Tuesday, November 17, 2009

Defining your brand

Within the Marketing Strategy section of your marketing plan you should clearly define your company or product/service brand. The brand will represent your identity as it will be perceived by the audience so it is extremely important to pay very attention in clearly identifying a good, clear brand concept at this stage of the marketing plan.

A good starting point to know how to define your brand is by looking through your mission and objectives also defined in this section of the marketing plan. Such goals and principles will dictate the attributes of your brand – are you looking to be the most exclusive? The fastest? The cheapest? The most consumer oriented? The highest quality provider? – Whatever you define and see your company as is your brand.

Once you are sure about all the characteristics associated to the brand you should then consider the company’s core values which might influence the way you shape your brand and present it to the public. By this I mean, values such as corporate responsibility, honesty, integrity, efficiency, corporate sustainability and environmentally friendly policies, amongst others. Those that clearly define the way you are planning to conduct business, should be combined with the company’s characteristics to create a cohesive bond which will then be communicated to the public as your brand.

The name you give to the brand which may or may not be the same as your company name (for example under Procter & Gamble you have several brand names including Pantene, Fairy, Pampers, etc. for each different product line) should be defined alongside the company image and the product or service it will be associated with. For example, it may not be a good idea to name a high technology computer provider as “Friendly computers” as for this type of business it will be more relevant to the consumer to get across characteristics such as efficiency, advanced technology and fast systems other than anything to do with friendship and kindness. “Friendly computers” might be a more appropriate name for children’s computers though, as not only the name is appealing to the parents and children but the word “friendly” can also be associated to user-friendly computers which will be beneficial for children users.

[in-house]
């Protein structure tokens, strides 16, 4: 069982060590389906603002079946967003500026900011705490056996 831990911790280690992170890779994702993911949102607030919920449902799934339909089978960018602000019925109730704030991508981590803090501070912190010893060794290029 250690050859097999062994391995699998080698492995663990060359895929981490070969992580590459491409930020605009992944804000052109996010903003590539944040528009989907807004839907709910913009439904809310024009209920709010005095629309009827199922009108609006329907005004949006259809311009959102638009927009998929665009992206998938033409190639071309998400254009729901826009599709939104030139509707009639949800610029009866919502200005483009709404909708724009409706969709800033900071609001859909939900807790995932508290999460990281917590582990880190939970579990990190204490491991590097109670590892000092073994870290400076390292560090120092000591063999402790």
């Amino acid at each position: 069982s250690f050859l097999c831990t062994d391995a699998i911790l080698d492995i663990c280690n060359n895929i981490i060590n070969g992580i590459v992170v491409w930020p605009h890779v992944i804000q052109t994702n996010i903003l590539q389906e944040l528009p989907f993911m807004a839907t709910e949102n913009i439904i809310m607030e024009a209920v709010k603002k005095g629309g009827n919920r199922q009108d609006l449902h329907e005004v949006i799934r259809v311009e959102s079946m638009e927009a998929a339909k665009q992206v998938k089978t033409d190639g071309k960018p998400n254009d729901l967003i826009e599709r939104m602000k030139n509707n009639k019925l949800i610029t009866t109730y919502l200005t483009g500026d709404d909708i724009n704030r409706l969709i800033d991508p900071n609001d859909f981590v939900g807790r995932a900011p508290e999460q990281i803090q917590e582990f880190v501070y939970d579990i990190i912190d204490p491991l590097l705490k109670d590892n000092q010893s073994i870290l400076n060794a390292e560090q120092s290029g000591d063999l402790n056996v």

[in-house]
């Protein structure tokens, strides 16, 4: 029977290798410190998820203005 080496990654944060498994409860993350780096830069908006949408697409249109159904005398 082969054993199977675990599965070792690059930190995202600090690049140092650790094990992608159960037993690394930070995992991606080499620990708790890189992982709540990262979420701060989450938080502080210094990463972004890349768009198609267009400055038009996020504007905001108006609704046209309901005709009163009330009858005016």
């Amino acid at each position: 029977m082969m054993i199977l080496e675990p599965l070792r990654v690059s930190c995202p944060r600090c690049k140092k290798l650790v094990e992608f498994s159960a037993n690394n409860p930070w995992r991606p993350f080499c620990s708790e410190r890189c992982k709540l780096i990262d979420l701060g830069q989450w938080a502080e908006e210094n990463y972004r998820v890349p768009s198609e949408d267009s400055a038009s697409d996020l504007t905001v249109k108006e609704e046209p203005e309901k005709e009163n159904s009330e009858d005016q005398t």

Good brand names will effectively build a connection between the brand personality as it is perceived by the target audience and the actual product or service itself. You can keep in mind that some of the most successful brand names are those who had such strong presence in the market that consumers started associating its name as a generic term for a product or service. Examples of these are brand names such as “Post-it”, “Kleenex” or “Tupperware” which are names used to represent all sticky paper notes, facial tissue or plastic containers respectively.

This brand will be representative of what will differentiate you from your competitors so, once it is established, you must stay true to it. All marketing activities you define from this point onwards in your marketing plan must be consistent with getting across the brand image, or the way you want your target market to see you. This is when the definition of a concise integrated communications plan will come into place as you continue writing your plan. Please note that while thinking about your communications strategy you never lose sight of who you are as per your brand definition so you don’t fall into the trap of trying to be everything to everyone. Your brand will represent your niche in the market and will be your biggest selling point so make sure you will stick your actions to what you define in the plan as this will be a great tool to guide you through the brand implementation. After all, your brand implementation will ultimately determine your failure or success.

Saturday, October 17, 2009

What is a Perceptual Map?

When you reach the point of analysing your own product in the marketing strategy section of your marketing plan, this is when you will come across the necessity of creating the perceptual map. This will help you understand how your product is perceived by consumers relative to competition.
Based on a visual 2D representation of how target customers view the competing alternatives, this comparison will combine both the product’s segmentation and positioning with the aim to understand the correct product position so a competitive advantage can be identified.